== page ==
Be careful not to snatch defeat from the jaws of victory

“You are joking?” said my client. “At least I assume you are – I mean, how can a campaign be too successful?” Very easily. I should know. Back when I was a software bod, we loved running special offers. What better way to boost sales? You didn’t have to rack your brains to think of inventive, creative, eye-catching marketing campaigns. All you had to do was play with price, and the sales followed. Buy one, get one free (which revels in the delightful acronym BOGOF), Free upgrade if you buy in the next 30 days, and the ever-popular software bundles (software + keyboard/mouse/training/printer). It almost reached the point where special offers weren’t that special – they were the norm. To the point where they virtually – until we reined them in – killed regular sales. And on one memorable occasion, we had a runaway success that almost ran away on us. Thank heaven we had a success-recovery plan: the device that enables you to slam on the brakes when your promotion becomes unstoppable. And uneconomical.

Recipe for disaster

It’s a scenario that Rachel Brown is all too familiar with. Rachel owns the Need a Cake bakery in Reading, west of London, and she decided to run a promotion on Groupon. As you may know, Groupon brings together sellers with special offers, and buyers, hungry for great deals. You make the offer, they find the punters, and they take a cut. It’s a win-win-win situation. Or so you’d think. And Rachel did win – at first. Her offer of 12 cupcakes at 75% off (£6.50, instead of the usual £26) brought the orders flooding in. And in. And in. In all, over 8,500 people subscribed to the offer.  And just in case you can’t quickly multiply that by 12, let me save you the trouble: it’s 102,000 cupcakes. The offer was so ‘successful’ that Rachel ended up losing £2.50 to £3 on each batch. She also had to pay her staff £12,500 in extra costs to bake the cakes. “It’s been a nightmare,” she said. In fact, it almost put her business out of business. In the end, she had to call a halt to the offer.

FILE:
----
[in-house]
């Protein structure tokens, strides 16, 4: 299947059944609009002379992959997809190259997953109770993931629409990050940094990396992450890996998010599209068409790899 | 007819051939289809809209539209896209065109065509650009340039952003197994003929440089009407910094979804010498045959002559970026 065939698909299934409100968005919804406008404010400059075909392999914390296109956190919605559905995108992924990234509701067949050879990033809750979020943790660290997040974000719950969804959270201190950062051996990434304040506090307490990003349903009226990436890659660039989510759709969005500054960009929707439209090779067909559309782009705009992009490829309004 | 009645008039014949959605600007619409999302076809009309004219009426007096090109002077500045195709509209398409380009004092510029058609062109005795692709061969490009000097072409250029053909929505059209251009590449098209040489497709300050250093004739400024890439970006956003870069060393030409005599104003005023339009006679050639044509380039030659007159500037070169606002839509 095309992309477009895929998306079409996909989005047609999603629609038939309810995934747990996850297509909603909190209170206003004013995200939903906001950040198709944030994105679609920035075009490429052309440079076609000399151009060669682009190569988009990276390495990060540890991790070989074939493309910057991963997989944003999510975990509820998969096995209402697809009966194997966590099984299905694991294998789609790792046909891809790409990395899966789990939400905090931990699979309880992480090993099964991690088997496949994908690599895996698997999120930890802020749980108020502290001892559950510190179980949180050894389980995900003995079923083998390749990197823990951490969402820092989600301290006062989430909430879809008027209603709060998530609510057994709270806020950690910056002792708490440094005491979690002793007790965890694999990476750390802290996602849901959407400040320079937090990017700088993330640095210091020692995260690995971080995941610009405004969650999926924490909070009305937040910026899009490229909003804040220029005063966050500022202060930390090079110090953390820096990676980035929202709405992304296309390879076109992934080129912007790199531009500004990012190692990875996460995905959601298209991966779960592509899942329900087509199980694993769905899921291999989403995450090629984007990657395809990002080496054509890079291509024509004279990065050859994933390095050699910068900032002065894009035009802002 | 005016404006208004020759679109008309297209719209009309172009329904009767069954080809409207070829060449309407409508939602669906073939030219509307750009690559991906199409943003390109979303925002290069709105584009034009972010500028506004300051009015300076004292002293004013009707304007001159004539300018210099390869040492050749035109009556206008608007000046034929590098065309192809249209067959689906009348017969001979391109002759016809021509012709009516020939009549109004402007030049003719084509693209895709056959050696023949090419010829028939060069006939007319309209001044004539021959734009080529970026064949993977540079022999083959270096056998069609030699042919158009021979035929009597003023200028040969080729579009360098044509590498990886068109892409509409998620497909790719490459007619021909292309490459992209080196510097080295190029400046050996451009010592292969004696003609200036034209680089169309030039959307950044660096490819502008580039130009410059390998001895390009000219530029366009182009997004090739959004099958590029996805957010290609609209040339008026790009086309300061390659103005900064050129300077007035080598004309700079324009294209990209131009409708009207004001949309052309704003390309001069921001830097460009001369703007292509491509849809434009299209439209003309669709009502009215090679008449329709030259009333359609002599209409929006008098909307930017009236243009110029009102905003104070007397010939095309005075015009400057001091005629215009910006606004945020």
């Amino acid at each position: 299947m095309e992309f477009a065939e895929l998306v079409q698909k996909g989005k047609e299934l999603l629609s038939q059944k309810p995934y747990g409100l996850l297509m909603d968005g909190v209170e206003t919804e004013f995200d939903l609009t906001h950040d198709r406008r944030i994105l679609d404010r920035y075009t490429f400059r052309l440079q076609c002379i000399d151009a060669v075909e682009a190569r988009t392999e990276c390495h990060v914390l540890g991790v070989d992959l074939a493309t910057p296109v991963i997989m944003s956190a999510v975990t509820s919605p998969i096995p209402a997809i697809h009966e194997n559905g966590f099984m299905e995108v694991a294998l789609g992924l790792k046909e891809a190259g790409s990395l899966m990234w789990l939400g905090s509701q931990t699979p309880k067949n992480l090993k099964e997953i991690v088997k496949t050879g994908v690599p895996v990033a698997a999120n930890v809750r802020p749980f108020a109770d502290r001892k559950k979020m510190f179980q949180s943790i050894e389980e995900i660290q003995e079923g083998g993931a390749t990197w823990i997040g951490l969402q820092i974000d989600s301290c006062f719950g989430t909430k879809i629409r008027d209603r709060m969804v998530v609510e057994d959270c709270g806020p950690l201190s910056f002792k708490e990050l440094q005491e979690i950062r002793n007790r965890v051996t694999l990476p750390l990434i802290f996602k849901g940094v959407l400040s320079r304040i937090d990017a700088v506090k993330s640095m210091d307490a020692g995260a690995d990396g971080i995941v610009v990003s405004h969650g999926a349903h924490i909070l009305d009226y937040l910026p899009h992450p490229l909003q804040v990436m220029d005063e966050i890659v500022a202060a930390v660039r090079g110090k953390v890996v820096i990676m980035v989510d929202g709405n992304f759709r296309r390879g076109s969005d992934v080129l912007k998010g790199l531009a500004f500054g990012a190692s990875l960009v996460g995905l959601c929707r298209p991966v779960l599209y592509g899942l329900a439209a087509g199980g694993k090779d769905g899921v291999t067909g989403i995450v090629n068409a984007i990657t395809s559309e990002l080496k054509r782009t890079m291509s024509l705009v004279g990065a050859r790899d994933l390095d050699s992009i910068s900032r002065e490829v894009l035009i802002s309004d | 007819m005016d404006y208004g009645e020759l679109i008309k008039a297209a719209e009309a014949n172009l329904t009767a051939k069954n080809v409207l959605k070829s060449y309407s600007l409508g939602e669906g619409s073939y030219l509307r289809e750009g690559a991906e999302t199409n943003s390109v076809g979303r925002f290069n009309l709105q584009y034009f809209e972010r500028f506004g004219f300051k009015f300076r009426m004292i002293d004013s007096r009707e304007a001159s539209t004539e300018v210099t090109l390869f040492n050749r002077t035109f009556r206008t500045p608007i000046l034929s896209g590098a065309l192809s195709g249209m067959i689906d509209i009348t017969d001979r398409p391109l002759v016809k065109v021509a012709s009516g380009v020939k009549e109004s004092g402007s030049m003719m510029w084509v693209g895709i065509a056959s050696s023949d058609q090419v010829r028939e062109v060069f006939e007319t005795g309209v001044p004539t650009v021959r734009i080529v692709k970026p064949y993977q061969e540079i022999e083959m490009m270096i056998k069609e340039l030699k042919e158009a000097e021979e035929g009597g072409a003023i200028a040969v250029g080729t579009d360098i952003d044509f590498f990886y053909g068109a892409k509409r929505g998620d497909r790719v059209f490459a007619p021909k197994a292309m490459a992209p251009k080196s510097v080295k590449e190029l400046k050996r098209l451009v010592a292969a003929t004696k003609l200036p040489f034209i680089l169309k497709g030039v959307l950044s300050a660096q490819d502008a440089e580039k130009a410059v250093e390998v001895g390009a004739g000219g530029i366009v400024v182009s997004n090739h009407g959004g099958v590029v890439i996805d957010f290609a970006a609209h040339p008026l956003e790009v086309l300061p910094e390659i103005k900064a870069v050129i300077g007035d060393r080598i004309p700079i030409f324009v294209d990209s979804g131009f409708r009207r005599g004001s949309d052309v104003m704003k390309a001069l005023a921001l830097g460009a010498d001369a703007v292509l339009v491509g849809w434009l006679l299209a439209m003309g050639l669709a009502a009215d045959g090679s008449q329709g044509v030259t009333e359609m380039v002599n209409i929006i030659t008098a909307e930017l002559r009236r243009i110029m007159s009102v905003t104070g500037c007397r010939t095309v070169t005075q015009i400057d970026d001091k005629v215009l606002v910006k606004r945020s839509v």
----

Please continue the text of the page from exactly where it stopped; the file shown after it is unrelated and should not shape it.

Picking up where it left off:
Hope for the best, but…

When you plan a marketing campaign that involves a special offer, it’s always good to imagine what you’ll do if it’s wildly successful. Will you have the staff to cope? If not, can you call on temporary help? Is there a limit? What is it? Can you exceed that if you want to? If you have to? And what’s the absolute cut-off point? When and why will you bring the offer to an end? A special offer has to work for you and your prospects. And remember, each one acts individually, so they have no collective sense of what they’re doing. They just see a good deal, and grab it. But the frenzy can cost you dear, and in more ways than one. Trony, the oddly-named Italian electrical store with the catchy tagline Non ci sono paragoni (There’s nothing like it), recently opened a store in Rome. To create an Apple-esque sense of anticipation, they announced never-to-be-repeated offers that would bring the shoppers in. They had iPhones at €399 (£340/$535), washing machines at €79 (£68/$105), PCs and flat-screen TVs at just €99 (£85/$132) and mobile phones at €9 (£8/$12). The opening was on a Friday. On Thursday evening, people were already in their sleeping bags in a long line outside the store. At 8am the following morning, there were 25,000 people waiting for the doors to open. It took 250 policemen and 100 security guards to keep them under control. A monster traffic jam gridlocked Rome, and 28 bus lines had to be rerouted. Inside the store, there was a tw0-hour wait to get to the tills – even after the special offers had sold out. Trony raked in €2.5m (£2.15m/$3.35m) in just one day, but they weren’t laughing all the way to the bank. Extensive damage was caused to the area, and local residents were left shaking their heads in disbelief. “It reminded me of the first distribution of bread after the war,” said one old lady. To try to make amends, Trony dug deep in its decidedly full pockets, and forked out €110,000 (£95,000/$147,000) to pay for the policing and the damage caused. So it was a commercial success, but a PR failure. A good idea, but one that quickly spun out of control and did damage the company’s image.

…expect the worst (or at least plan for it)

Before rushing headlong into a promotion, it’s always a good idea to stop and think about the downside. Promotions can have  a seriously negative impact on you business:
  • Cannibalising your regular sales, so you’re making low margins on high volumes across the board.
  • Pushing up your costs, as you draft in extra help to cope with the workload.
  • Causing brand damage, as you struggle to fulfil orders, with longer lead times, slower response and lower levels of customer service.
  • Alienating regular customers, who don’t see why bargain hunters should be rewarded when they’re the ones who are loyal.
So special offers can be ‘special’ in a way you didn’t expect and don’t want. So don’t just think about disaster-recovery plans. Make sure you also have a success-recovery plan up your sleeve. It’ll stop your wildest dreams turning into your worst nightmare: the Curse of the Cupcakes. Find out more:
  • If you can’t stand the heat: 102,000 and counting, as Need a Cake’s Groupon offer bakes up a storm.